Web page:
Jennifer Duffield, assistant dean of students, hosted an online self-care lecture to Elmhurst University students and staff on Nov. 10, where she provided tips on how to remain mentally healthy as an activist.
Duffield believes that if an activist doesn’t take care of themselves, they can’t help others. “Taking care of our physical bodies helps us continue the physiological behavior [required] for activism work,” she explained.
“It seems to be only about the individual, but we need to expand our view of the self beyond the individual to everyone we touch,” Duffield said.
Self-care, according to Duffield is, “active self-preservation, a necessity for survival, and a form of resistance.”
Mental health disproportionately impacts people in minority groups. Both the Black Panther Party and Rosa Parks used self-care techniques, including yoga, to build resilience and resistance in the Black communities.
As a staff member at EU, Duffield focuses on continuing her activism from her college years.
Duffield manages a busy life by having a social network group with similar interests. She advised activists to engage in radical self-care regimes that enable them to support others.
“It’s very much a reciprocal relationship,” says Duffield, noting the importance of curating a social network group to help take a load off of the emotional labor that comes with advocacy.
Activists may struggle with several impacting conditions which include, post-traumatic stress syndrome, burnout, and disengagement.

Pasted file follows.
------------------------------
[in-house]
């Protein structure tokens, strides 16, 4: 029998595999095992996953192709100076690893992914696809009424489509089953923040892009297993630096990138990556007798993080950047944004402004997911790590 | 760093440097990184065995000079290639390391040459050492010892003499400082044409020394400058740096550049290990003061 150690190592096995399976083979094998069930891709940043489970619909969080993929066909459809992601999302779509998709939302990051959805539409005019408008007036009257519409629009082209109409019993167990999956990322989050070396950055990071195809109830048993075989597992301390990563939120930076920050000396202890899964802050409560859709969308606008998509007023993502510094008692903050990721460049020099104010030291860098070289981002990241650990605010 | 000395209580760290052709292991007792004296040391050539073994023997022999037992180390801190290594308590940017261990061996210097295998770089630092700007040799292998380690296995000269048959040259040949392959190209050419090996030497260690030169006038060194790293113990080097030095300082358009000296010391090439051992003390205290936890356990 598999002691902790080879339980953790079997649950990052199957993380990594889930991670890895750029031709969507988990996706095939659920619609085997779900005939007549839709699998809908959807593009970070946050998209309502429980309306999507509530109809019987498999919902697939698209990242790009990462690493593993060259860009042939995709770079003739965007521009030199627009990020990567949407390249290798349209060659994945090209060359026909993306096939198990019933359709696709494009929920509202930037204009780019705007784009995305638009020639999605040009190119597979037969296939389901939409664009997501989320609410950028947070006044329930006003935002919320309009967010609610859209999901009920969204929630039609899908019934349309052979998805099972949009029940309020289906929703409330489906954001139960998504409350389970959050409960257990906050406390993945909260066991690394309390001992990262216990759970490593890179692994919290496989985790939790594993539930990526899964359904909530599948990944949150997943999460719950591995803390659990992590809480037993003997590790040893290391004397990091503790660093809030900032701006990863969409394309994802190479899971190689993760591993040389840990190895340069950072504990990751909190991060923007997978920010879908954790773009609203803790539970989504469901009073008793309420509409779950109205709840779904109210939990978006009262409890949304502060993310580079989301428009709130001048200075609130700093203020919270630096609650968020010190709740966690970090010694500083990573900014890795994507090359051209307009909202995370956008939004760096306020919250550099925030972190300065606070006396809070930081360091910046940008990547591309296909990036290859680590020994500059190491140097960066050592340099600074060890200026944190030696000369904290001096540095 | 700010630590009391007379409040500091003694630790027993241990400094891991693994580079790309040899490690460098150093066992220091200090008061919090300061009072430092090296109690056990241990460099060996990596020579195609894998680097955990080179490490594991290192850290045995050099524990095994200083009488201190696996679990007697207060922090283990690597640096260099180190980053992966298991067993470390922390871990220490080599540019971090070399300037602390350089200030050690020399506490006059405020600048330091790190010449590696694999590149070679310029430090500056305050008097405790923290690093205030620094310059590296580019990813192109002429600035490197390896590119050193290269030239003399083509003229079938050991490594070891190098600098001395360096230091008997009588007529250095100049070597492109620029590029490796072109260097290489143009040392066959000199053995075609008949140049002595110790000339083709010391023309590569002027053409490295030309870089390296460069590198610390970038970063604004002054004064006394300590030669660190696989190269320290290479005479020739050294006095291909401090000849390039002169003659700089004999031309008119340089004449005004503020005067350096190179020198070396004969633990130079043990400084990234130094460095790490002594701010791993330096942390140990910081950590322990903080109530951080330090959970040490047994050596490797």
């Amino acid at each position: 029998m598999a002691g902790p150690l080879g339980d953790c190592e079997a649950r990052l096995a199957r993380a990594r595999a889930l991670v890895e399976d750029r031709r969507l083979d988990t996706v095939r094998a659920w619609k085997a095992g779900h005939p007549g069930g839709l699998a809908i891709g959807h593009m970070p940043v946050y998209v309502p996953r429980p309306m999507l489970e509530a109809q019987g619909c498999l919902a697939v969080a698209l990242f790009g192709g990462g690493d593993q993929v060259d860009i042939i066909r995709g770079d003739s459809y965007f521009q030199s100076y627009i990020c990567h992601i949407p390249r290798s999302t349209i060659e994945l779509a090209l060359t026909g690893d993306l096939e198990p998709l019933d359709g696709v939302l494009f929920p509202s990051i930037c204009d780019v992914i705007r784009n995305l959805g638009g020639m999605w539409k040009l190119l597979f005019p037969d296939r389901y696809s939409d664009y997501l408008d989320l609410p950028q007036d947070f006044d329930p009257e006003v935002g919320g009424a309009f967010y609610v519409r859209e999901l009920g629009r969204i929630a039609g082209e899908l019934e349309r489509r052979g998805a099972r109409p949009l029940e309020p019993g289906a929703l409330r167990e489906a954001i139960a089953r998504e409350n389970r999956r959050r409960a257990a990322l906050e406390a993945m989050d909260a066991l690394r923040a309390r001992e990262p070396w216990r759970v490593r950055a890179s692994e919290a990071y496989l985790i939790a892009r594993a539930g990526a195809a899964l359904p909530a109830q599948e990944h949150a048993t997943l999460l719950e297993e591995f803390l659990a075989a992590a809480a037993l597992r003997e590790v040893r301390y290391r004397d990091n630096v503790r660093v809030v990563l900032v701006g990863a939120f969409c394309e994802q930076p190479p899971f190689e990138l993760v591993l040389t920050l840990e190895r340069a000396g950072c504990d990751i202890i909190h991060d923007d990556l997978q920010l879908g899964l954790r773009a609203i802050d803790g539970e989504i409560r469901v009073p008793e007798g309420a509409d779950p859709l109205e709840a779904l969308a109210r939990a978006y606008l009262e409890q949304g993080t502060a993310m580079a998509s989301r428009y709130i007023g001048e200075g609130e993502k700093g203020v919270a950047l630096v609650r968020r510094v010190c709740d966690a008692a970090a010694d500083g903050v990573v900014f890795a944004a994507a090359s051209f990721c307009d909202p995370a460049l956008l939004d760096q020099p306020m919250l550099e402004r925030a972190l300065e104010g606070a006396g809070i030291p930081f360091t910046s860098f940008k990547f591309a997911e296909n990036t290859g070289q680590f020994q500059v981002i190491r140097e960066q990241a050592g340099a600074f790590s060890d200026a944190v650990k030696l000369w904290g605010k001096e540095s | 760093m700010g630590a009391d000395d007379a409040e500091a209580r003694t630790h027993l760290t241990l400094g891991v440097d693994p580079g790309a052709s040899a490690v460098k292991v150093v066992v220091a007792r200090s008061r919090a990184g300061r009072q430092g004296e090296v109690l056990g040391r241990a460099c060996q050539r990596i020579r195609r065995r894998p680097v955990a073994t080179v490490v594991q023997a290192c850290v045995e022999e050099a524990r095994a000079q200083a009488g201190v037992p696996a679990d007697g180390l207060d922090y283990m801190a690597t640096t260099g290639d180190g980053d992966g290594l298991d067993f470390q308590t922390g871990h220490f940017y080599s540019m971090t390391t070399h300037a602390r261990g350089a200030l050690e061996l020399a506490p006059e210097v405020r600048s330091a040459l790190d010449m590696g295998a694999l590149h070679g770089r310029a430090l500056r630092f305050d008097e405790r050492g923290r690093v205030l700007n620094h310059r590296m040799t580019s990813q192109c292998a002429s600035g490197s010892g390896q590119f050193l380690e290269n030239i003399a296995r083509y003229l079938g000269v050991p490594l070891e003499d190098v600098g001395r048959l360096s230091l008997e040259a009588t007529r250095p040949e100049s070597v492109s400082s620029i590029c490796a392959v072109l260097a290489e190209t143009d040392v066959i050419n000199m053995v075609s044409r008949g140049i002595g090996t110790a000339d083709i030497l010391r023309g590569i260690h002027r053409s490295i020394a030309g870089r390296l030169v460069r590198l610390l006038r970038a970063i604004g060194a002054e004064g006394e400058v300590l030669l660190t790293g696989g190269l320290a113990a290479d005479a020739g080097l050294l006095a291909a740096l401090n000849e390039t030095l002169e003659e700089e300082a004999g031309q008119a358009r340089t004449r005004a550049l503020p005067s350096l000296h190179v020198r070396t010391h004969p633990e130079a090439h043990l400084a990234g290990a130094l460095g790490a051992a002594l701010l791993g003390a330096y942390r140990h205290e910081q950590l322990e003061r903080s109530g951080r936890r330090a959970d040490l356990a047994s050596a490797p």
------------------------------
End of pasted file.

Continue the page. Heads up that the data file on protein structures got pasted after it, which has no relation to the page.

“Self-care does not need to be some big elaborate plan to add to your calendar,” explained Duffield.
A self-care regime would release pressure caused by activism, some techniques can be as simple as eating healthy or drinking less. More elaborate techniques could be breathwork and exercise.
Duffield shared that if a person outside of the impacted community wants to participate in an activism activity, it’s important to be aware of the position that they may play.
“[For] some cases, it may be important to take a back seat. If that’s the case, you need to ask what role you can play,” explains Duffield. “You don’t have to do everything, but you do need to know your appropriate role.”
Duffield’s workshop focused on self-reflection and ways to incorporate self-care into an activist’s life. Advocates may encounter dangerous situations or distressing events.
“[Self-care] helps you respond instead of react,” emphasized Duffield. “You will have control and life won’t feel as chaotic.”